Just over a century ago, 16-year-old Eelkje Thummler left her family in the Netherlands and set out by ship for South America with her new husband. A Dutch widower, he was 20 years older and thought to be prospering. He had business in Comodoro Rivadavia, but it was Eelkje who would embrace the wild Argentinian port.
"She talked about Comodoro with such love," says Pam Lewis, Eelkje's granddaughter, from her home in Connecticut. "She'd describe how the gauchos would ride into town and race up and down the street, the pampas, how beautiful the horses were.
"I thought it must have been a wonderful place, but in my research I found photographs taken during those years. I was shocked. People lived in corrugated metal structures with dirt floors. There was virtually nothing there, and the wind howled nonstop. I think her great fondness for it was because she was so happy with her husband at the time."
Lewis, '65, has written a novel based on her grandmother's early life—and on how the young wife and mother was betrayed. A Young Wife (Simon and Schuster) follows its protagonist, Minke, as she accompanies her husband to Argentina, then to New York City in search of greener pastures. It's there that Minke meets a destiny that befell Eelkje. "My grandmother's husband must have been quite the charming rogue," Lewis says. "He abandoned her in New York with four little daughters. And then he started another family with her sister."
Lewis learned of these events only after her grandmother's death in the 1970s and her mother's in 1984. Lewis's mother, Elly, had refused to talk about her father. Eelkje, who learned to support her family as a seamstress, would speak only of her love for Comodoro. "I had no idea who my grandfather was," Lewis says. "I knew he was alive, but he was never in our lives. When I asked, I got only vague answers."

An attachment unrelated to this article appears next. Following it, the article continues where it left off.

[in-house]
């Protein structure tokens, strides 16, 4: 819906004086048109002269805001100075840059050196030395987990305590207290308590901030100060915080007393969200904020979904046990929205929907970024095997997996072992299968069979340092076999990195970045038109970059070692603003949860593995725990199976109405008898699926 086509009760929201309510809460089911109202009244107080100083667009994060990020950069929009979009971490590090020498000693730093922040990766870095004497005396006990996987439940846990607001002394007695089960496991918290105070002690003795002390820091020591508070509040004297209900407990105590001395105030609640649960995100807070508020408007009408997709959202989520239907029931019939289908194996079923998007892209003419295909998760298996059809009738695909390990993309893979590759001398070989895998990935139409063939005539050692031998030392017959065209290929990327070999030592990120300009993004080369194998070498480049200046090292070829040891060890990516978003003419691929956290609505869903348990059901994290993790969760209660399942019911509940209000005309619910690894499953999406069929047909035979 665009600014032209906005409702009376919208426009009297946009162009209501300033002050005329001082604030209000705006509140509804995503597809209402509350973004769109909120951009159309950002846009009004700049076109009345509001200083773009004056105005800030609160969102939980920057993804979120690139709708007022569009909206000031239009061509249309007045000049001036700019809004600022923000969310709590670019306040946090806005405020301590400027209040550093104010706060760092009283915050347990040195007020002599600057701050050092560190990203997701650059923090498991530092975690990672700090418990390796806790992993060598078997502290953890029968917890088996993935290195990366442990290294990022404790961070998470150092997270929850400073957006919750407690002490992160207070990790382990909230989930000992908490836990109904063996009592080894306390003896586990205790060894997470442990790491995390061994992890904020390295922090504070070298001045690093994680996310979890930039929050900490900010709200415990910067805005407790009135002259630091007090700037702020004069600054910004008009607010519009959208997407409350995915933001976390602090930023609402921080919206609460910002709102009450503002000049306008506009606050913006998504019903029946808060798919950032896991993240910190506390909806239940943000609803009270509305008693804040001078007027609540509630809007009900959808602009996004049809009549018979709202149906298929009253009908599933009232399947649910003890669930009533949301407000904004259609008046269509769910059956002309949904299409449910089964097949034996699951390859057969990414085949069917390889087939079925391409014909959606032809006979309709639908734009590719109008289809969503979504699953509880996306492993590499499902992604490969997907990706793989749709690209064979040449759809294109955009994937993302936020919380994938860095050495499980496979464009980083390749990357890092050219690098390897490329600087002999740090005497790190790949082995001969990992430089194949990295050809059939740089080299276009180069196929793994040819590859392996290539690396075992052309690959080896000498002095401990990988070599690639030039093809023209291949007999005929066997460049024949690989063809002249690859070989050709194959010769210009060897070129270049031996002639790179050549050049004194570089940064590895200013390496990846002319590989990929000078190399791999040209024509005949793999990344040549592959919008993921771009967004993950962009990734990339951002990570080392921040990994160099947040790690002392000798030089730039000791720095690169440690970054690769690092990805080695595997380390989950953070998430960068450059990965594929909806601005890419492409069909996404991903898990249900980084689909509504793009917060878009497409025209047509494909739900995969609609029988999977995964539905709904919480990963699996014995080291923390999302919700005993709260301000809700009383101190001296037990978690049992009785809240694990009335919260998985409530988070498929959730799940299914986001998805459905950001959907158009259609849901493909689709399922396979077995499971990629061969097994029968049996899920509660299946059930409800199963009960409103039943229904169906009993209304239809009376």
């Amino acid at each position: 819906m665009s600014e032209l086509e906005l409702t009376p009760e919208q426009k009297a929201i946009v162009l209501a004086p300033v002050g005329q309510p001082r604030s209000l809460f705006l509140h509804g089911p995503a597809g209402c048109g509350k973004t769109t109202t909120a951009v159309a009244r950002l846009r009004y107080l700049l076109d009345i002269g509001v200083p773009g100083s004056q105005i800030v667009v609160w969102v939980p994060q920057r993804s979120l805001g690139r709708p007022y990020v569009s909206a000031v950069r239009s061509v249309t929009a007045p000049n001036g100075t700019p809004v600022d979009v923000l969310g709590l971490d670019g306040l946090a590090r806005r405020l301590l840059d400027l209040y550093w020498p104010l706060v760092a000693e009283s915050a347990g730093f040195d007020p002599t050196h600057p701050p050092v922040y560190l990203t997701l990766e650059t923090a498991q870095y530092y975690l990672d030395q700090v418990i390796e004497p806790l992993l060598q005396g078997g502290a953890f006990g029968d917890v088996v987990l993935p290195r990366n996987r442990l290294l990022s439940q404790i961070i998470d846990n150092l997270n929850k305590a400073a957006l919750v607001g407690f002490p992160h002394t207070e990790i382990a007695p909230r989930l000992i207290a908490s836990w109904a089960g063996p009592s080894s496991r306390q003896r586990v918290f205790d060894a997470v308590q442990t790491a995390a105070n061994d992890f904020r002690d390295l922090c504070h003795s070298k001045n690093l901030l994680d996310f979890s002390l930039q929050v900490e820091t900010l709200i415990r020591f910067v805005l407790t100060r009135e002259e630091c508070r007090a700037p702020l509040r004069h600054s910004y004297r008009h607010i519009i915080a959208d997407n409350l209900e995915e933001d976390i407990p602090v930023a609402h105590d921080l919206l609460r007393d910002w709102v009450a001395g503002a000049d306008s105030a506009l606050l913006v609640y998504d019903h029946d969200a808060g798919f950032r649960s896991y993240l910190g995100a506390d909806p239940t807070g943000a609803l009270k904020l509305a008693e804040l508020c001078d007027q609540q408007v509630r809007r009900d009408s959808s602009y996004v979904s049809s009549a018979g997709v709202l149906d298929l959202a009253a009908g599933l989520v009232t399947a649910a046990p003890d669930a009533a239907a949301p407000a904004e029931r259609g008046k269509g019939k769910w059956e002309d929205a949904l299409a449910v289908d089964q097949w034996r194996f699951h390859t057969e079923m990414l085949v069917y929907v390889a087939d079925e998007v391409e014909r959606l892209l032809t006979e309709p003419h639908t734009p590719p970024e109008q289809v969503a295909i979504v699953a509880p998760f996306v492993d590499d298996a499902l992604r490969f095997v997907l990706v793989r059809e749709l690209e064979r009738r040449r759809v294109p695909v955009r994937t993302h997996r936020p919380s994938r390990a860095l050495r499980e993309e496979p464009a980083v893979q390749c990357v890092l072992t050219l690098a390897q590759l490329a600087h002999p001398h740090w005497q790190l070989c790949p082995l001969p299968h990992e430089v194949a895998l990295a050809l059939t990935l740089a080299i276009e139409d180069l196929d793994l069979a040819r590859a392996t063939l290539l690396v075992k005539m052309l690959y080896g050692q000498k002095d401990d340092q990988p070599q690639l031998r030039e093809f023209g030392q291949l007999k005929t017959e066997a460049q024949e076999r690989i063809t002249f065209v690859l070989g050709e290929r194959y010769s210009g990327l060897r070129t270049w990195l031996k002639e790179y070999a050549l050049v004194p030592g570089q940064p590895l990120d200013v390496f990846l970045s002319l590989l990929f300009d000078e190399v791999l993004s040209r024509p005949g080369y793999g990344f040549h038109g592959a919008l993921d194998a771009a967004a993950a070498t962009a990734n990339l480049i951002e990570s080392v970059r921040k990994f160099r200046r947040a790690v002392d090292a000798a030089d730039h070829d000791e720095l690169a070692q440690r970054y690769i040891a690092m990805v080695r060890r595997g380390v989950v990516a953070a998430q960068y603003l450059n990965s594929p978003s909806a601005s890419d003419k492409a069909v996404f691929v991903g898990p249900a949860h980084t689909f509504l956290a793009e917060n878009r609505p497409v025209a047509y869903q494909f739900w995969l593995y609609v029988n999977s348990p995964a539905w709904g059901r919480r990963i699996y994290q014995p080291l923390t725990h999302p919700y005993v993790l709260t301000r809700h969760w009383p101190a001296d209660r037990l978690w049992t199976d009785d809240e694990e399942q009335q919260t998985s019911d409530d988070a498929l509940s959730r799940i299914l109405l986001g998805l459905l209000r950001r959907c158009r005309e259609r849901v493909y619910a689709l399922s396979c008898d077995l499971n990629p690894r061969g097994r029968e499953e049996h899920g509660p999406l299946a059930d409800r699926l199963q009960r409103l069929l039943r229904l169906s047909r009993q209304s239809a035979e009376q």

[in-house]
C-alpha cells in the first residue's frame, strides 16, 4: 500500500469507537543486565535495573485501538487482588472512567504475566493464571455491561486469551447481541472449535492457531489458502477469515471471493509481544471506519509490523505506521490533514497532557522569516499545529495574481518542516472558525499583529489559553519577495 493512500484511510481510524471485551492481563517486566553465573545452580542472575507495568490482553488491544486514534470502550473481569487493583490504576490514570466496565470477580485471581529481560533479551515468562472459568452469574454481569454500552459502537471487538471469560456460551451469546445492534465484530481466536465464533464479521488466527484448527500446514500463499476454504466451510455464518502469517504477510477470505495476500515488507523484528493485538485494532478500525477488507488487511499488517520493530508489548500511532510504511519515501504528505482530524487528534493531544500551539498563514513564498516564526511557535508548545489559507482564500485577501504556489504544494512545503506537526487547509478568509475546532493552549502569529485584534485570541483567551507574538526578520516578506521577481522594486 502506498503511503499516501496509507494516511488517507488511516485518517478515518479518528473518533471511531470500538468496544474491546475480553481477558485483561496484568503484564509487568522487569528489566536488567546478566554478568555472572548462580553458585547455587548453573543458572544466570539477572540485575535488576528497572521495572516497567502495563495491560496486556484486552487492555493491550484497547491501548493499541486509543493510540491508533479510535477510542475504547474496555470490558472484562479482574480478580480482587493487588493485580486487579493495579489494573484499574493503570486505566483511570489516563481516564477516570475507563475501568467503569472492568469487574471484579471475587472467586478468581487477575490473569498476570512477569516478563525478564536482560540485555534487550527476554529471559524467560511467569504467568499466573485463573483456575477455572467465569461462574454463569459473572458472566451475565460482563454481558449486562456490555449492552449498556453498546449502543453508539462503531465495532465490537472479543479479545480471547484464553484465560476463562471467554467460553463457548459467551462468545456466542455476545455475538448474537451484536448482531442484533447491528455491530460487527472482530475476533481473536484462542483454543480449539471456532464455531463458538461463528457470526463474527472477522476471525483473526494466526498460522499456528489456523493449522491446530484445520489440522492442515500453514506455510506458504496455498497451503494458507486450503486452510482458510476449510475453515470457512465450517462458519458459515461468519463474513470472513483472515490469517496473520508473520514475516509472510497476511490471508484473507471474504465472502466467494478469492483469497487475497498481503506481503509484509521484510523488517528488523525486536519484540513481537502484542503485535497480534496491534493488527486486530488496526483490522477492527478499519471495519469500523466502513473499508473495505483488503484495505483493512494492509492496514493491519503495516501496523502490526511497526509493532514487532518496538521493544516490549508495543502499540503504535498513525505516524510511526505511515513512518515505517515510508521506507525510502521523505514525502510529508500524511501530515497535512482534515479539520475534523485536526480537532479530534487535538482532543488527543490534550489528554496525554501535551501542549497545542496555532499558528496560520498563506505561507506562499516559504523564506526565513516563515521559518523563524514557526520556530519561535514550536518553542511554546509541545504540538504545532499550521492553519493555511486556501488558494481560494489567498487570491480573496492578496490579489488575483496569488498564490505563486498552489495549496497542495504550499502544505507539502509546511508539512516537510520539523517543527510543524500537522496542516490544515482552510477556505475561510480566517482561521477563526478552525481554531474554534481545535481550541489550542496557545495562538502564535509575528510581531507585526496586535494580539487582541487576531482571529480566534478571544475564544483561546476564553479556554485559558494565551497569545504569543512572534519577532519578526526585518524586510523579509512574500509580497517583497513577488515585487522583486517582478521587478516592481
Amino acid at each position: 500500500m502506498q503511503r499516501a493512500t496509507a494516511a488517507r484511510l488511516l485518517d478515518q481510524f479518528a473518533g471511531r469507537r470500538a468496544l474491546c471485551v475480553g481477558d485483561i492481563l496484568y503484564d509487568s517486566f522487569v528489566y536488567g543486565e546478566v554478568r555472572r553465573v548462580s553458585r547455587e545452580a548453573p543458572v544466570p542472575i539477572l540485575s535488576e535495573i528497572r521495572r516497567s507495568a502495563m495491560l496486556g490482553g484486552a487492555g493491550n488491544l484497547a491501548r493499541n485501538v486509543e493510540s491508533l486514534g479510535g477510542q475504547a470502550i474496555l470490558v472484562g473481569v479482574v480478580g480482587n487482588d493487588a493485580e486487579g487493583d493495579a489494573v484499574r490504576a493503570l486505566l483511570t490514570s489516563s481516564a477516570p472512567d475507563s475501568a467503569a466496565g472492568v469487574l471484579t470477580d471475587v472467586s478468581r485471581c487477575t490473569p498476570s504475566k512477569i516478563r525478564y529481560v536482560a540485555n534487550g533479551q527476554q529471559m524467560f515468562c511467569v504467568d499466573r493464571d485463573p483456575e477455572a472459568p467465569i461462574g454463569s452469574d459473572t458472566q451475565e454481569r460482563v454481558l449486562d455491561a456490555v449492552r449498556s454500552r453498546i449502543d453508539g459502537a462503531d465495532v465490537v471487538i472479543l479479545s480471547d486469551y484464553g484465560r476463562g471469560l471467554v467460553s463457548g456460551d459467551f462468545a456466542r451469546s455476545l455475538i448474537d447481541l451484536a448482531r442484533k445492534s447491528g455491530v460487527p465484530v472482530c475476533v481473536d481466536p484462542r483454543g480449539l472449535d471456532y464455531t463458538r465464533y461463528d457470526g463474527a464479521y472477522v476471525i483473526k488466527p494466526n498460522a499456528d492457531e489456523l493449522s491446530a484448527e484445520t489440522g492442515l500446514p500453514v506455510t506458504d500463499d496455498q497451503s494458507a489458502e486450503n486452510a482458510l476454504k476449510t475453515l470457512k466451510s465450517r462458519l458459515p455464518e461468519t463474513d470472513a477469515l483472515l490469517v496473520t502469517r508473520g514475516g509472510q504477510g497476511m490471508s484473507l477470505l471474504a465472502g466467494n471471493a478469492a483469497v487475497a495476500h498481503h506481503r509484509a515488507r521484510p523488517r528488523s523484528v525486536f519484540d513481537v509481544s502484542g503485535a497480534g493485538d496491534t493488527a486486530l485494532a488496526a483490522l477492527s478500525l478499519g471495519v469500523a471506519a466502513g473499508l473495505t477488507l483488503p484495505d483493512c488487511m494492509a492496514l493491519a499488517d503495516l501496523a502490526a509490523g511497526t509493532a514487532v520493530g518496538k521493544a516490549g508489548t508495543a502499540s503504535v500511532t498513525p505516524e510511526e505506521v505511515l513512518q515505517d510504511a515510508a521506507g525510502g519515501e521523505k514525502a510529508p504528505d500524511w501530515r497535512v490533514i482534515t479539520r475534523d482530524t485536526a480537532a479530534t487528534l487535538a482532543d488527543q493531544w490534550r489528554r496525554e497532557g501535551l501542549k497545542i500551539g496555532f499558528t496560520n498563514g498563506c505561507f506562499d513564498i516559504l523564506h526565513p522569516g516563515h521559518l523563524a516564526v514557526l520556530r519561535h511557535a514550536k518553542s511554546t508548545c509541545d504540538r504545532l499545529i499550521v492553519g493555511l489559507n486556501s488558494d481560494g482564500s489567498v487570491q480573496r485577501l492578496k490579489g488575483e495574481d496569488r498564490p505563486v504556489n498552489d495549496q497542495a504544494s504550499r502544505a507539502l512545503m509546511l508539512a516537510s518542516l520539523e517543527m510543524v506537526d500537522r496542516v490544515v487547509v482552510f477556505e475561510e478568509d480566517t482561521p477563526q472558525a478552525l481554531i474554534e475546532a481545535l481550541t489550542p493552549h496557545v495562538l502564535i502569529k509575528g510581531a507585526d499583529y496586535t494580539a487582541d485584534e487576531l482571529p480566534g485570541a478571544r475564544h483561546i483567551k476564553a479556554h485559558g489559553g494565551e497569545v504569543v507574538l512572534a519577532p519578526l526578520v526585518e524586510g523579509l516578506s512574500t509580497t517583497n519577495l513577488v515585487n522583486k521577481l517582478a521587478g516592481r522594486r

A Young Wife is Lewis's third novel, after two contemporary psychological thrillers. Her debut, Speak Softly, She Can Hear, was purchased by Simon and Schuster when she was 59. Fiction writing had always had a place in her life, but she'd had two sons to raise and had never banked on becoming a successful novelist. "It seemed like such a long shot," she says. "I decided early on not to pin my hopes on that, but to write because I enjoyed it and to make a living at other things. I was a disaster as a Welcome Wagon lady. I was a treasurer for a corporation. I wrote for a newspaper in Vermont. I tried to do things that fit around the family."
In a biographical note, she says that when "more serious money was required," she wrote "marketing copy for insurance companies in which the objective was to make the reader see his or her diminishing health and retirement benefits as a welcome change." There came a day in 1994 when she was on a business phone line with an insurance client who was telling her that her writing wasn't up to snuff and "at that very moment I could hear my home phone ringing," she recalls. It was an editor at The New Yorker who wanted to publish her story, "You Are Here."
That "incredibly wonderful moment" boosted her confidence. So did the example set by Harriet Doerr, '31, who dropped out of Stanford when she married but returned 45 years later to finish her degree and to publish, at age 73, her acclaimed novel, Stones for Ibarra. If Doerr could do it, Lewis asked herself, couldn't she?
Speak Softly, She Can Hear is the story of a prep-school scholarship girl ready to lose her virginity who gets tangled up in a killing that occurs during a tryst. Perfect Family, published in 2009, is about a mysterious drowning in a patrician New England clan. Both are suspense novels, but Lewis says she "never thought in terms of genre at all." Instead, each evolved from an experience that had affected her, something she wanted to explore and resolve. It was what she had learned to do as a child.
"My family obviously had lots of secrets," she says. "When something wasn't fully explained, which was often the case, I made up my own reality. Children do that. They need whole cloth. If no one gives them answers, they're likely to find their own."
Now 67, Lewis has imagined the inner lives of her mother and grandmother in a book dedicated to them both. It marks a sweet, new chapter in a career she was content to wait for. "I'm so happy that it has happened now," she says. "I don't feel the way I would have felt when I was in my 20s. The pressure. The competition. At this time in my life, it's just kind of wonderful. It's all gravy."
ANNE STEPHENSON is a writer and book reviewer in Phoenix.